Christ is Risen!
I know, I know…a weird title. But for some reason it’s been on my mind lately, with absolutely no disrespect intended.
As a Baptist, I was always well-warned of the dangers of ritual and tradition. They were BAD, and to be avoided like dancing, Catholics, and the movies. We didn’t cross ourselves, we had no creeds, we never knelt in church, and rarely, if ever, said the Lord’s Prayer. In all seriousness, I heard quite often about the command to abstain from “vain repetitions.”
The key there, though, is the whole “vain” thing. We’re not commanded to avoid repititions, any more than we are commanded to avoid speaking the name of God. What we are commanded to do is to not do such things in a vain, or useless manner. The sin is not in the saying or the doing, but in saying or doing in a way that means nothing, is useless, or trivializes that which is holy. (I would argue that much of what passes for contemporary Christian culture smacks of invoking the name of God in vain, but more on that later.)
Growing up, I believed that the more you said or do these things, the less they meant. Those who had been raised in those liturgical churches could not possibly mean what they said or did all the time. That’s part of the dangers of those churches, I was told, that trapped in all the vain repeating, the truth of the Gospel is lost. So it was a big adjustment for me to get used to all the trappings of Orthodoxy, even now as an Orthodox Christian. Venerating the cross, reciting the Creed and Lord’s Prayer, and daily written prayers from *gasp* a prayer book, all felt very foreign, scary, and a tad sinful. The error, of course, was not in my actions, but in my perceptions.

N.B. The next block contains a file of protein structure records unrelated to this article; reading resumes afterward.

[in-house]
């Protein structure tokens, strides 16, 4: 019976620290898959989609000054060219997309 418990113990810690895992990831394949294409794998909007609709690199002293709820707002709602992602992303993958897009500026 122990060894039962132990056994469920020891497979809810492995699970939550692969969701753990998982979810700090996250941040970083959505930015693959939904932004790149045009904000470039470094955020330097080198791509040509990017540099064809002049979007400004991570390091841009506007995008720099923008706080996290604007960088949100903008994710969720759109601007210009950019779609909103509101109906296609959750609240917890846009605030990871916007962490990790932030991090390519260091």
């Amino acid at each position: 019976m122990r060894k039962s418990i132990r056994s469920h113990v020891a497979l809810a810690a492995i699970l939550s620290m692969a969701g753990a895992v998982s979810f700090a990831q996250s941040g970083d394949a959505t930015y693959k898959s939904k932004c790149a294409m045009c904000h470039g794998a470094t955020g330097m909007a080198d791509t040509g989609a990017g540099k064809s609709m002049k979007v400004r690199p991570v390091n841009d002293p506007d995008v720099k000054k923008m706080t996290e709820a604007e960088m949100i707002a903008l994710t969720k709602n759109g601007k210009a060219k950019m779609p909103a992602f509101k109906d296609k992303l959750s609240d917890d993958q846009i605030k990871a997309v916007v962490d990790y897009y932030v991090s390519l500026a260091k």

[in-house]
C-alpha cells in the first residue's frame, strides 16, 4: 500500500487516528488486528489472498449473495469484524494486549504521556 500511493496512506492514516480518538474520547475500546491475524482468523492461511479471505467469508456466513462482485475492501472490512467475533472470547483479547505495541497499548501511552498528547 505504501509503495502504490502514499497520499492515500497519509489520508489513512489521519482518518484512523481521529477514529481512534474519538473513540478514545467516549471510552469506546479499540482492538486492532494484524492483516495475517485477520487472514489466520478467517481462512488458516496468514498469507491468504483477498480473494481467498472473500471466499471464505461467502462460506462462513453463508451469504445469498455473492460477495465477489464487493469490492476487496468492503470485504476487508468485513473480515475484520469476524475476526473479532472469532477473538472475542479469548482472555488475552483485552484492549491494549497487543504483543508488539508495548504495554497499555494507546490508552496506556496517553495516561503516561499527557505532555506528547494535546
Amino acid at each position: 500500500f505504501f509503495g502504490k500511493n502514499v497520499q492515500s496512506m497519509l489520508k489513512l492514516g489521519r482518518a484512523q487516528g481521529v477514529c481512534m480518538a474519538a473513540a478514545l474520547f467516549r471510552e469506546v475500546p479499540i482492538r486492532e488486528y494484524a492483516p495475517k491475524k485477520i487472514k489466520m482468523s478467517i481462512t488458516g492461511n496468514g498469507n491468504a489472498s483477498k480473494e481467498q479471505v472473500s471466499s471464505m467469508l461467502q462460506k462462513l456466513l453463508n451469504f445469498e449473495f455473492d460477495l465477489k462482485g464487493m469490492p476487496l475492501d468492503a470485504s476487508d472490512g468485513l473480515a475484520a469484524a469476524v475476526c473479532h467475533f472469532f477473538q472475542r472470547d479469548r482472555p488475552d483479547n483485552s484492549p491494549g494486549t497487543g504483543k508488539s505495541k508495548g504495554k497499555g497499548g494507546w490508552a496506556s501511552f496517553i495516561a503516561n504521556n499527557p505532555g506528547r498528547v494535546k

The more I reflected on WHAT I was doing, HOW I was doing, and WHAT it meant, the more I understood the theology behind my faith in general, and the more I felt God’s hand drawing me to Himself.
(Here comes the teabag connection.) It was as if I became steeped in theology, my life infused with the richness of the knowledge of God’s love and His great gift of salvation.
This week, this kind of hit me–my life as a teapot, filled with the Holy Spirit, and infused with the Body of Christ, His Holy Church. (I know this analogy breaks down on some levels, but work with me here.) I have to be open to it. I have to believe it, I have to receive it, and I have to do it. No one will do it for me. And if I’m not willing, or not serious, or don’t believe, well, that’s on me.
I am finding, the longer this goes on, I know more about Christian history, Christian theology, and the beauty of the Mystery. I’m able to relax in those things I can’t know. I trust Him more. And church MEANS more because everything I do there means something. I am not just gathering together, and listening.
I am doing. I am receiving. I am steeping.